From the foundation of operant conditioning to the idea of mistake avoidance through positive reinforcement training.
I have a problem and, as with many of the problems in my life, it has to do with dogs. Specifically with Spinoni. I love their drooly faces, friendly dispositions, and hunting ability delivered with style. That said, their body language can be subtle and they can be stubborn. This got me in a bit of a pickle while trying to force fetch Windy City’s Cattle Kate. Simply put, the traditional force fetch process was not working. So I called my mentor, Jonathan Paranjothy, who has 30-plus years of experience training spinoni. After much banter and degradation it was agreed that Jonathan would take Kate for a month to figure where I was going wrong.
At the end of that month Jonathan and I talked and we were both disappointed. Kate’s retrieving wasn’t improving—in fact, it was regressing. It seemed nothing would work. At that time, Jonathan was a self described “Old School Trainer” which refers to the idea that the default training method is rooted in negative reinforcement. In a moment of reflection, Jonathan explained a lesson his father taught him about training protection dogs. “Scott, my dad always told me you have to be open to what works. I think we need to step back and rethink this.”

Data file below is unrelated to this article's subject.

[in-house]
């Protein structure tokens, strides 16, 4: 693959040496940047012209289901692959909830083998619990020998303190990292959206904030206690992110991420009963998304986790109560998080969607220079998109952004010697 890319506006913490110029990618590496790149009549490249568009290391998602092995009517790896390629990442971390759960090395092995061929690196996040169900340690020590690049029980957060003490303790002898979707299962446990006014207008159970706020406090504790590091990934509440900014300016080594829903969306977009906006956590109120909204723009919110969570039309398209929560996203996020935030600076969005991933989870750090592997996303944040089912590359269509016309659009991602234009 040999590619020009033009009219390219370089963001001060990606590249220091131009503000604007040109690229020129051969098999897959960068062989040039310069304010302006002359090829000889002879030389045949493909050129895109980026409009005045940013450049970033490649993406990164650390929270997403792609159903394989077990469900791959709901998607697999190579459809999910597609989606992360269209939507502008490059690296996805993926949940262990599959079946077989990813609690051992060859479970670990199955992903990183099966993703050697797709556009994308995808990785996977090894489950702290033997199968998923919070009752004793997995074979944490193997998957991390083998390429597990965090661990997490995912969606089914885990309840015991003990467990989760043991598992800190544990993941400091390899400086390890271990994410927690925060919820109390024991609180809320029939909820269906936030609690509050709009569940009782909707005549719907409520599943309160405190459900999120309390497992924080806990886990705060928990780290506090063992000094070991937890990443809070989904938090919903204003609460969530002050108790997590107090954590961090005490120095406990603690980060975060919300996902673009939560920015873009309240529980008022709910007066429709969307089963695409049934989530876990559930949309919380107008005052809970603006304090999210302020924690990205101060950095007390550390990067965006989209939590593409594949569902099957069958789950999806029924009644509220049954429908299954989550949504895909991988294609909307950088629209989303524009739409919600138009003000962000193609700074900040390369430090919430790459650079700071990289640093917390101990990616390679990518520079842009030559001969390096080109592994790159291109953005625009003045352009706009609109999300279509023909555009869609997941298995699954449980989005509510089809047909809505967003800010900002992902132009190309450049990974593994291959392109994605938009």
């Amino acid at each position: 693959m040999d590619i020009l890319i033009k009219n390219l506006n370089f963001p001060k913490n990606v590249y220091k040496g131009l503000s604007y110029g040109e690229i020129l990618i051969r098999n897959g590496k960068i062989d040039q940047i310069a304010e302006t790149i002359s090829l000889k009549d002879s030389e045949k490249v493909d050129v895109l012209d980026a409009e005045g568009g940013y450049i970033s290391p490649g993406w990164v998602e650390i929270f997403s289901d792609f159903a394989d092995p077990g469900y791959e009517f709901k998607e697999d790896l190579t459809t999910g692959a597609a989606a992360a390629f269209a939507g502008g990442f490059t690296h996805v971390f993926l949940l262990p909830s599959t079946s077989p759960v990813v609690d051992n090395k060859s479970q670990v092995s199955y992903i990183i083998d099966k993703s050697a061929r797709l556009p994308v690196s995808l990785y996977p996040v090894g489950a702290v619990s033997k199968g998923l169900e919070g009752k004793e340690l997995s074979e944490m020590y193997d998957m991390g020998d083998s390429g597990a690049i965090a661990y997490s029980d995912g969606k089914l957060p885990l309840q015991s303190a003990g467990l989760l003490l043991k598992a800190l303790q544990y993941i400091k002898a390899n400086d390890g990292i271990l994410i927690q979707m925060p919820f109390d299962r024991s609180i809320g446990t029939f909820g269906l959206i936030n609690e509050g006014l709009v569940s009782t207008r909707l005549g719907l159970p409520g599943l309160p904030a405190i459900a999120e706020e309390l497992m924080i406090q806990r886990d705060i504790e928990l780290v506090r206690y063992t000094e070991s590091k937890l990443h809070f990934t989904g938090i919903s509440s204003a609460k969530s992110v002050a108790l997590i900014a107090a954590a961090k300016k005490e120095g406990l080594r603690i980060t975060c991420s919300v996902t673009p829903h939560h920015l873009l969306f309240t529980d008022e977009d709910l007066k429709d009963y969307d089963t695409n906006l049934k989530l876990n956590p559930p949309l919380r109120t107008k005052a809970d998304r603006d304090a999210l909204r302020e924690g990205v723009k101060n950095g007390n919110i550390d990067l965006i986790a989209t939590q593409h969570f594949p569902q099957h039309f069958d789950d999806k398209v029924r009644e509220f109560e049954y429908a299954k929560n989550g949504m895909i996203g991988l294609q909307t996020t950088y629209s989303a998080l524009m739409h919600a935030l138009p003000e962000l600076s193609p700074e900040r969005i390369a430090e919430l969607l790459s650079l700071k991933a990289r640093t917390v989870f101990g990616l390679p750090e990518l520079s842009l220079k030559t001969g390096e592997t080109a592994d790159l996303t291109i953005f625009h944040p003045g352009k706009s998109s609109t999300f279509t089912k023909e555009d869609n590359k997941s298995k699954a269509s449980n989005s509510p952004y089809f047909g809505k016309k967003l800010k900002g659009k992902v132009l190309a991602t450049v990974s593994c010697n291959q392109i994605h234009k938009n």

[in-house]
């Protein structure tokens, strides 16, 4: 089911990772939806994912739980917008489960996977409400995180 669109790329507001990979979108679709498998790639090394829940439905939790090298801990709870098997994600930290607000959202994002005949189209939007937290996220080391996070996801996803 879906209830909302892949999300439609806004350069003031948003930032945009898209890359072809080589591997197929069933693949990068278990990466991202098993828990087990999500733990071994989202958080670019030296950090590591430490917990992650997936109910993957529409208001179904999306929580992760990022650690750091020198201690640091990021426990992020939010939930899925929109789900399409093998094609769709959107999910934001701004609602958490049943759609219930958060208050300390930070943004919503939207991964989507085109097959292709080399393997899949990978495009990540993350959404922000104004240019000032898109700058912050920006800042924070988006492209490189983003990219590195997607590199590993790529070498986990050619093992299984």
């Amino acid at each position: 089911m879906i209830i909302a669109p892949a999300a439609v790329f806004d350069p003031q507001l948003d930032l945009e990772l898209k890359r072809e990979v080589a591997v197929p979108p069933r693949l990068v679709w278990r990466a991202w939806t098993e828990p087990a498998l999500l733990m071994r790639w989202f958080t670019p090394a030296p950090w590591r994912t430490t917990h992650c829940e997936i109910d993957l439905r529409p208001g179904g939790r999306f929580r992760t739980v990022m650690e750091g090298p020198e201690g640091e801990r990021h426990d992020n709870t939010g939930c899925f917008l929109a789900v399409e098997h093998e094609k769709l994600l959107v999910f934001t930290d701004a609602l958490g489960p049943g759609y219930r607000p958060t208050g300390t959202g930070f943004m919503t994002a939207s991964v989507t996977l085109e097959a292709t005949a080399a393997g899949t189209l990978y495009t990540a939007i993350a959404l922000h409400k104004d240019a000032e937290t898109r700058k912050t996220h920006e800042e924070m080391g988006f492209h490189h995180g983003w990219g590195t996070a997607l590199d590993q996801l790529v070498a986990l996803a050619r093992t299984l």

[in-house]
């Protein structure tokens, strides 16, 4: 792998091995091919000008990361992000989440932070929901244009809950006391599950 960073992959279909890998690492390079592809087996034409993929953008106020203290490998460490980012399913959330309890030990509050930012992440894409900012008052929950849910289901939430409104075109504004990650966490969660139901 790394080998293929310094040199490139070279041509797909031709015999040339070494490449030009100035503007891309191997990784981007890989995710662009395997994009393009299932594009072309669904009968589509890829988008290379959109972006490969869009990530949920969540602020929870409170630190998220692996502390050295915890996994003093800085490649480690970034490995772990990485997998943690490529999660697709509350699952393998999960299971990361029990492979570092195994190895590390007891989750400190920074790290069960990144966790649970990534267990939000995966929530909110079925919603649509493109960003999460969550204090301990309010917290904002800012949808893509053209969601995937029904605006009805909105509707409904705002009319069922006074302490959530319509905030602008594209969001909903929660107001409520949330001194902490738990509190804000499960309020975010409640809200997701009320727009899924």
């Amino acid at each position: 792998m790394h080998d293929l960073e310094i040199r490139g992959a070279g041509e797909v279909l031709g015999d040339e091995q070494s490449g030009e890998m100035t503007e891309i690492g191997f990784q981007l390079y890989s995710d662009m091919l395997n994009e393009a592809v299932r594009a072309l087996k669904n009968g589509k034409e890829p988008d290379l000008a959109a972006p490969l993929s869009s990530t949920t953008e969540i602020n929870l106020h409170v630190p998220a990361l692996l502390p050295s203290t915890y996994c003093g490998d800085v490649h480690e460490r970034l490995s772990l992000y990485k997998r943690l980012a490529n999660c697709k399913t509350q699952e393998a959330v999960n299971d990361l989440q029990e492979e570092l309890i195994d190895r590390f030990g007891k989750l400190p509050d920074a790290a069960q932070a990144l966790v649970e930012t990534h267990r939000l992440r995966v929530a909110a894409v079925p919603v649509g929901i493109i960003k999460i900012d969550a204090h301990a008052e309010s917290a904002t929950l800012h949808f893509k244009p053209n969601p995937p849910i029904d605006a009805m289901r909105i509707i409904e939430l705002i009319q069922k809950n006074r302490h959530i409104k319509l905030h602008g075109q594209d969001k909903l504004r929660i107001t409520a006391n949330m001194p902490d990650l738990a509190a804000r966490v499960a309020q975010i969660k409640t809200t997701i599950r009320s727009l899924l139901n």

I did. What I eventually landed on was a positive reinforcement training approach. At the time I did not understand the model, which I will describe below. I did understand that the techniques worked and worked fast. Once I switched to positive reinforcement, Kate’s retrieving went from complete avoidance to acceptable in a matter of days. It then went from acceptable to field reliable much faster than I had experienced with traditional force fetching other dogs.
Based on this experience, and many more experiences to follow, I became more interested in positive reinforcement training. To understand what positive reinforcement training is we need to understand some theory first. This will be a bit academic, but understanding this will give you the ability to grasp any training method or technique and will provide a great starting point to comprehend any possible advantages or disadvantages contained within. Basically, understanding these concepts will make you a better trainer without consideration to technique or methodology.